28. Trophic Structure 1 • Every ecosystem has a trophicstructure: a hierarchy of feeding relationships which determines the pathways for energy flow and nutrient cycling. • Species are assigned to trophic levels on the basis of their nutrition. • Producers (P) occupy the first trophic level and directly or indirectly support all other levels. Producers derive their energy from the sun in most cases. • Hydrothermal vent communities are an exception; the producers are chemosynthetic bacteria that derive energy by oxidizing hydrogen sulfide. Deep sea hydrothermal vent

  29. Consumer (C1) Producer (P) Consumer (C3) Consumer (C2) Trophic Structure 2 • All organisms other than producers are consumers (C). • Consumers are ranked according to the trophic level they occupy. First order (or primary) consumers (herbivores), rely directly on producers for their energy. • A special class of consumers, the detritivores, derive their energy from the detritus representing all trophic levels. • Photosynthetic productivity (the amount of food generated per unit time through photosynthesis) sets the limit for the energy budget of an ecosystem.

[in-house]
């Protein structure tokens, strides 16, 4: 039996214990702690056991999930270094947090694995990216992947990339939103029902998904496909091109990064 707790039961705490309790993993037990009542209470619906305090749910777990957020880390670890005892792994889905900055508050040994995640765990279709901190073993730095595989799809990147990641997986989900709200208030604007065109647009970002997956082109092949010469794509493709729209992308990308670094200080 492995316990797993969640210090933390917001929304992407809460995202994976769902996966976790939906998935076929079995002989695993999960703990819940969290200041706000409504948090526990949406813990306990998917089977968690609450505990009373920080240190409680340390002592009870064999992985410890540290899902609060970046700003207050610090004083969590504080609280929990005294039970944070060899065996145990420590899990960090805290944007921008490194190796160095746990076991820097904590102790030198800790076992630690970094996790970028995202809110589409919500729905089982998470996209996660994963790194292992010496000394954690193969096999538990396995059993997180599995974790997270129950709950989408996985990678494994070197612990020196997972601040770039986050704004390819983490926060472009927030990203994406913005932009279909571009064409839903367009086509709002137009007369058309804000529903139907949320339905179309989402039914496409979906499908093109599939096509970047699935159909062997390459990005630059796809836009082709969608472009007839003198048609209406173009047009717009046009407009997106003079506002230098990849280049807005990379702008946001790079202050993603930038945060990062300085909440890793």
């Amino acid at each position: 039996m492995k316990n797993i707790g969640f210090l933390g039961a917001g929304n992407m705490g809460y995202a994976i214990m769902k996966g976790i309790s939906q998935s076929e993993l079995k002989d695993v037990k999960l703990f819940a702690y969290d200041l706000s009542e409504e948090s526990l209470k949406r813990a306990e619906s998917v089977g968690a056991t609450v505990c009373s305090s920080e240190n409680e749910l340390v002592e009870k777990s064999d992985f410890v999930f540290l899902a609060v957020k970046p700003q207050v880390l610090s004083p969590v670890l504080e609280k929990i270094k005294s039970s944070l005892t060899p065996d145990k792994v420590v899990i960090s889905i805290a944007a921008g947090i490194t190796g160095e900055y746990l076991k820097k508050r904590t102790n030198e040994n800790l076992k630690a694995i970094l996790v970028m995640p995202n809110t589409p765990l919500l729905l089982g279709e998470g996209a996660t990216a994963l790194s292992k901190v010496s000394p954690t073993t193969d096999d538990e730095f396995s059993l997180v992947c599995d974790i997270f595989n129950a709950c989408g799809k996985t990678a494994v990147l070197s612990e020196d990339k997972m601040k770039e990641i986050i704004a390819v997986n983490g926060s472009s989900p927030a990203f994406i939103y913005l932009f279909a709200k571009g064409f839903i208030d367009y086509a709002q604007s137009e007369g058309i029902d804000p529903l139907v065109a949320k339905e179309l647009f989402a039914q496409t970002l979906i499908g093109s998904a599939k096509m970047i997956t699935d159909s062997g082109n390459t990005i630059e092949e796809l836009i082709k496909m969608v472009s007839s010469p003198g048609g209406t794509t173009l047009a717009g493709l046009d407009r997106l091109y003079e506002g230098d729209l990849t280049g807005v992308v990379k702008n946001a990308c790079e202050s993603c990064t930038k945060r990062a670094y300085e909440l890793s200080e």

30. Organization of Trophic Levels • Trophic structure can be described by trophic level or consumer level:

  31. Major Trophic Levels

  32. whelk brown trout 2° carnivore 1° carnivore Producer (P) kingfisher Herbivore cat’s eye seagull seaweed aquatic macrophyte freshwater crayfish Food Chains • The sequence of organisms, each of which is a source of food for the next, is called a food chain. • Food chains commonly have four links but seldom more than six. • In food chains the arrows go from food to feeder. • Organisms whose food is obtained through the same number of links belong to the same trophic level. • Examples of food chains include:

  33. aquatic macrophyte freshwater crayfish brown trout seaweed abalone seagull starfish kingfisher Examples of Food Chains

  34. Heat Heat Heat Heat Heat Food Chain Energy Flow • Energy is lost as heat from each trophic level via respiration. • Dead organisms at each level are decomposed. • Some secondary consumers feed directly off decomposer organisms.

  35. Food Webs • Some consumers (particularly ‘top’ carnivores and omnivores) may feed at several different trophic levels, and many herbivores eat many plant species. • For example, moose feed on grasses, birch, aspen, firs, and aquatic plants. • The different food chains in an ecosystem therefore tend to form complex webs of feeding interactions called a food web.

  36. A Simple Lake Food Web • This lake food web includes only a limited number of organisms, and only two producers. Even with these restrictions, the web is complex.